4 out of 4 stars
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Belle Ami’s The Girl Who Knew Da Vinci is a romantic thriller with a paranormal twist. The story follows Angela Renautus and Alex Caine as they race to recover a lost Leonardo da Vinci masterpiece. Angela has just landed her dream internship in Los Angeles, but her dream quickly turns into a nightmare as her boss’ unwanted advances threaten her dignity and her career. A German tycoon named Max Jaeger hires Alex as a private art detective to search for the Leonardo da Vinci painting on his behalf. On his search, Alex realizes that Angela could be the key to uncovering the lost masterpiece.
Additionally, Angela has visions of her past lives as Fioretta during the Renaissance era and Sophia Caro during World War II. In each life, she finds her soulmate and the painting but encounters violence and tragedy. She and Alex must determine the meaning behind these dreams if they hope to recover the lost canvas before Angela’s vile boss discovers its whereabouts.
The cover photo made me think the story predominantly focuses on art and the Renaissance. However, the story is more focused on the theme of reincarnation and relationships than on historical references. As a historical romance novel, this book leans heavily towards romance and less towards history. Readers who are looking for well-researched historical fiction full of references to Renaissance art will not enjoy this book as much.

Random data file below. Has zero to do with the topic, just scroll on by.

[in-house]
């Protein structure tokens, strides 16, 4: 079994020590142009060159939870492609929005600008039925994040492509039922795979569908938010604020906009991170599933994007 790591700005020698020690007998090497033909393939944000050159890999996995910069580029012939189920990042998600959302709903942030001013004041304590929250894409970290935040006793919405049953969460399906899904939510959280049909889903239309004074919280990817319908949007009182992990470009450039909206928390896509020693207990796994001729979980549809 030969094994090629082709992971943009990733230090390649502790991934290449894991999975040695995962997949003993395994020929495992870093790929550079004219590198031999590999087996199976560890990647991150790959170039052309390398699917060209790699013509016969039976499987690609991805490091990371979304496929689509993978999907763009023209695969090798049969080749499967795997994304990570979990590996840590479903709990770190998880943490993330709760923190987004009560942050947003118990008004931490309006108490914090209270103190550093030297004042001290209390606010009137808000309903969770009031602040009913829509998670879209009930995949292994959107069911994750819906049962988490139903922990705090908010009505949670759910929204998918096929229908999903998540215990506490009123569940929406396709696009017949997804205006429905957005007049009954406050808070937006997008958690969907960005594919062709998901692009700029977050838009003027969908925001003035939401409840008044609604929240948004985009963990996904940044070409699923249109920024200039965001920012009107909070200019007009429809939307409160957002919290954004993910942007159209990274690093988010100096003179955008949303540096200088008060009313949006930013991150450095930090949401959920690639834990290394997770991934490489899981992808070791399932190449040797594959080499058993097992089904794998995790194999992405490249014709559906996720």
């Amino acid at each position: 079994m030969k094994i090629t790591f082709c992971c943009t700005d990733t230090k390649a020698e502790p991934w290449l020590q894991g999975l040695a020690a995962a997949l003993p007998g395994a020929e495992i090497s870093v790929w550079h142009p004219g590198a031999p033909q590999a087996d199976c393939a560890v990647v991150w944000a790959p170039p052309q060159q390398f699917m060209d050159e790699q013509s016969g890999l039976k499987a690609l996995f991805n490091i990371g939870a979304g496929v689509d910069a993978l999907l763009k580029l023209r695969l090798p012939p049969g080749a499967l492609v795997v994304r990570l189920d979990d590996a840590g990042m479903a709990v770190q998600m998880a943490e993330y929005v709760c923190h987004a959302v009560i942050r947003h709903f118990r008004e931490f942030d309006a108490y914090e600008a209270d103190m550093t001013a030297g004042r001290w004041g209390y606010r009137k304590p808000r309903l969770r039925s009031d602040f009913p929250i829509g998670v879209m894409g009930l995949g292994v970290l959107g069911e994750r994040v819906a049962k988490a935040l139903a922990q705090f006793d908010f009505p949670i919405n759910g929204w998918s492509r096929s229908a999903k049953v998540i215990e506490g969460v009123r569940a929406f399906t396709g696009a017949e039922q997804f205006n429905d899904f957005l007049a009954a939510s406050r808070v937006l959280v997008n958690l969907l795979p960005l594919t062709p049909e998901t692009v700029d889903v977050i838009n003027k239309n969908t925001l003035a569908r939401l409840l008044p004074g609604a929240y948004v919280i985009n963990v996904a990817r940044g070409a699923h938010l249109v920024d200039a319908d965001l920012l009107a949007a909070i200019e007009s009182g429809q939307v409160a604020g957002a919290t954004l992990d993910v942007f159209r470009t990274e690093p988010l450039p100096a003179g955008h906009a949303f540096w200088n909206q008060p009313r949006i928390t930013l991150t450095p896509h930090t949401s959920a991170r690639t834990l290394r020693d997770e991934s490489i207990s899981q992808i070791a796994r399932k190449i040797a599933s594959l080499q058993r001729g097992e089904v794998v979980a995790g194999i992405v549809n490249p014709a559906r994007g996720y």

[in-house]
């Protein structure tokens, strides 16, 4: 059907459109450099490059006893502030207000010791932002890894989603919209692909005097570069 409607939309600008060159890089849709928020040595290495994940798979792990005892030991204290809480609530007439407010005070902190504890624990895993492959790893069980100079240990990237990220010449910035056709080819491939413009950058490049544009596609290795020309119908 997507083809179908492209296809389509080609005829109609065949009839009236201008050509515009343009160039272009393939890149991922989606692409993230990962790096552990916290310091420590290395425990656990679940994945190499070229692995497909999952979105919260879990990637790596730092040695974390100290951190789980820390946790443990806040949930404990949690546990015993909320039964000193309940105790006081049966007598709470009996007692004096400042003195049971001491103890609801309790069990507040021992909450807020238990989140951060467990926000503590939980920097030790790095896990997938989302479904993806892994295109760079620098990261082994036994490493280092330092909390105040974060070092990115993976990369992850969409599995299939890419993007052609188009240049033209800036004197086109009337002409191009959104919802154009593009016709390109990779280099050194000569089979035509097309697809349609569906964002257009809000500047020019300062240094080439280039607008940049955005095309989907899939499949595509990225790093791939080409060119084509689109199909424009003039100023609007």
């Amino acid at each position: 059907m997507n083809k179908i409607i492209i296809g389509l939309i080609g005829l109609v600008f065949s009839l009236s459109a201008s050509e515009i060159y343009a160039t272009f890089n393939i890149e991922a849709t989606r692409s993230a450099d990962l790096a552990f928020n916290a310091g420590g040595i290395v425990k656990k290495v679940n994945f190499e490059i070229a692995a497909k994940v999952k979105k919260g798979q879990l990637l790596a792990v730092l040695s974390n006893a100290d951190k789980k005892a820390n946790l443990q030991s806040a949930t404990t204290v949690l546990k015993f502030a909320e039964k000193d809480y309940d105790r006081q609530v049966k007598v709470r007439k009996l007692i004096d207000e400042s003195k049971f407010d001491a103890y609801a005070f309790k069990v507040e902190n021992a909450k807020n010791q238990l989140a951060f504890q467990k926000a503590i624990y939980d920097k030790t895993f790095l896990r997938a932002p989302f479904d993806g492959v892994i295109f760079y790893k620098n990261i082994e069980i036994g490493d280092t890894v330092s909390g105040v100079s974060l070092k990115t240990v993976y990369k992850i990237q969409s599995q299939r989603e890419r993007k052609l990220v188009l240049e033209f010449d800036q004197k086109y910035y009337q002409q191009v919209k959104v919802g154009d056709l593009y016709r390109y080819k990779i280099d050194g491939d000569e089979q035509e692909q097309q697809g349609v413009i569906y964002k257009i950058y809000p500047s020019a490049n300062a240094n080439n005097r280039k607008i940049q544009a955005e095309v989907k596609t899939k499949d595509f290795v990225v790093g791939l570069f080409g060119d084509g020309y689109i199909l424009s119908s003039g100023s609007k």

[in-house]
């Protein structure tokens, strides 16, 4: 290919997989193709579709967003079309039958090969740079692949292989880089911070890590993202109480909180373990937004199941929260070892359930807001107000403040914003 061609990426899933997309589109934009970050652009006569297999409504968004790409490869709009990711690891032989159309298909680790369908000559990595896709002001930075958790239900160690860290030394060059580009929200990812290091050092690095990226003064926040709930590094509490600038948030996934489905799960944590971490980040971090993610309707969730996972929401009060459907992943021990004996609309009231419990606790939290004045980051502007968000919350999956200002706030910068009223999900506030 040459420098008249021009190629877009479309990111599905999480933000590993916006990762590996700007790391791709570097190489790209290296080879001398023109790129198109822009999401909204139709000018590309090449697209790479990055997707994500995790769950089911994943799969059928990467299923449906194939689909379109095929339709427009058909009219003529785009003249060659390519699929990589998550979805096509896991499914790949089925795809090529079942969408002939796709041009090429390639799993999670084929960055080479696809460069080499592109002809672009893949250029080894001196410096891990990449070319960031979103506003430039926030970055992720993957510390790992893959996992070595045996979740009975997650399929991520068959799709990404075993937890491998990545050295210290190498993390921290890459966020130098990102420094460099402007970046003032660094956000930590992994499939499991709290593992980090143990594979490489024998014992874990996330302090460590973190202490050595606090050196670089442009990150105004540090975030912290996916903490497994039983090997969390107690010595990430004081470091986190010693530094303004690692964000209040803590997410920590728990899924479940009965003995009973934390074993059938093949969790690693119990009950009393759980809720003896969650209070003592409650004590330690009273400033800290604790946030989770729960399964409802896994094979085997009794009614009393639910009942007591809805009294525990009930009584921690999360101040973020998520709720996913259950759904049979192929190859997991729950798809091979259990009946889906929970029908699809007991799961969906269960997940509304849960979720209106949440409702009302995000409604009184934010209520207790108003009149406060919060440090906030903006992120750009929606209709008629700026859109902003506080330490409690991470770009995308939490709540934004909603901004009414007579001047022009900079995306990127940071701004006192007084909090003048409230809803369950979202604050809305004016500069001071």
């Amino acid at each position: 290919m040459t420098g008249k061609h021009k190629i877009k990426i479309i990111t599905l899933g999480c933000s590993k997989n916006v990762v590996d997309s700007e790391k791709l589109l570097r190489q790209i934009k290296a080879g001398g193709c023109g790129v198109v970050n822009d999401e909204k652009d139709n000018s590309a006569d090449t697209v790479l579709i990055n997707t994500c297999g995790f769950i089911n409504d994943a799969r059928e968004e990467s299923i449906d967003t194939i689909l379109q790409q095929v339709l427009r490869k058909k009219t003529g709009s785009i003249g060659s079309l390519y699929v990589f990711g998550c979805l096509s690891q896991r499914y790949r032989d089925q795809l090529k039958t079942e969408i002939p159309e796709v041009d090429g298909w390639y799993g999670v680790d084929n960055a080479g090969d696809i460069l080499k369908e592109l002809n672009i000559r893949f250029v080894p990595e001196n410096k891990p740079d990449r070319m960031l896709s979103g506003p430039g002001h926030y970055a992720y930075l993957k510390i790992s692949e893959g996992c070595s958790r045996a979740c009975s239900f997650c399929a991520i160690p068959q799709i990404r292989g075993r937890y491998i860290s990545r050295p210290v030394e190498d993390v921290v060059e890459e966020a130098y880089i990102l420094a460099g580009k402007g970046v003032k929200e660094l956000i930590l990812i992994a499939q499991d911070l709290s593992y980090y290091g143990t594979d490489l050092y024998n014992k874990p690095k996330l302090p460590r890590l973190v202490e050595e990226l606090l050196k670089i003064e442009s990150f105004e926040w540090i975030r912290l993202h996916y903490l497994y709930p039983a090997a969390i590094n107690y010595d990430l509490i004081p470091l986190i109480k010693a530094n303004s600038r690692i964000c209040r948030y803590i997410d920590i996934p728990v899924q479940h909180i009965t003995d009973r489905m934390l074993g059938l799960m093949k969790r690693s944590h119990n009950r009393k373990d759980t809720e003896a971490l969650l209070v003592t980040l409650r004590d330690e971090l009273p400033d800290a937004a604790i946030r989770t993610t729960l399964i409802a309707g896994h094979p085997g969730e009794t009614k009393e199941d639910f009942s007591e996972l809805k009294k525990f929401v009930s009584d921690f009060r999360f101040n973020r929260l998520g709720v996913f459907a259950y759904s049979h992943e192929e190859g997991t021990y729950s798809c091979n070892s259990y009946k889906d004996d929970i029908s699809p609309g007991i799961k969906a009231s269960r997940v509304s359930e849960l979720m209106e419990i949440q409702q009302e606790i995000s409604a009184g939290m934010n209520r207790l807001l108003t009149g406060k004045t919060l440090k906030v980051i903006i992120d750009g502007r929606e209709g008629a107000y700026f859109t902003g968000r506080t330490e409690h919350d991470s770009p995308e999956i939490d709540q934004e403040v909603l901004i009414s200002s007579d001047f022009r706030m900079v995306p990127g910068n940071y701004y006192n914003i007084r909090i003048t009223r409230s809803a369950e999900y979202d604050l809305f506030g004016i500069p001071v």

For a romance novel, the characters are well-developed, but the sex scenes can become very repetitive. Throughout the story, Belle Ami incorporates heavy romance scenes between the couples in all of the different time periods that may not be appropriate for younger readers.
The challenge with intertwining multiple storylines is the potential to lose the reader in a confused mess. However, Belle Ami does a fantastic job of delivering a thrilling plot while keeping the writing organized. I enjoyed how smoothly the author transitions between the three different time periods in the book. Each of the time periods is illustrated with exquisite detail and will leave readers yearning to visit Italy to see all of the referenced art and taste all of the vividly described food.
I would rate this book 4 out of 4 stars. The book was well-edited, and I did not notice any spelling or grammar errors. This book is a recommended read for any adult who enjoys indulging in a good romance novel or mystery.
The Girl Who Knew Da Vinci
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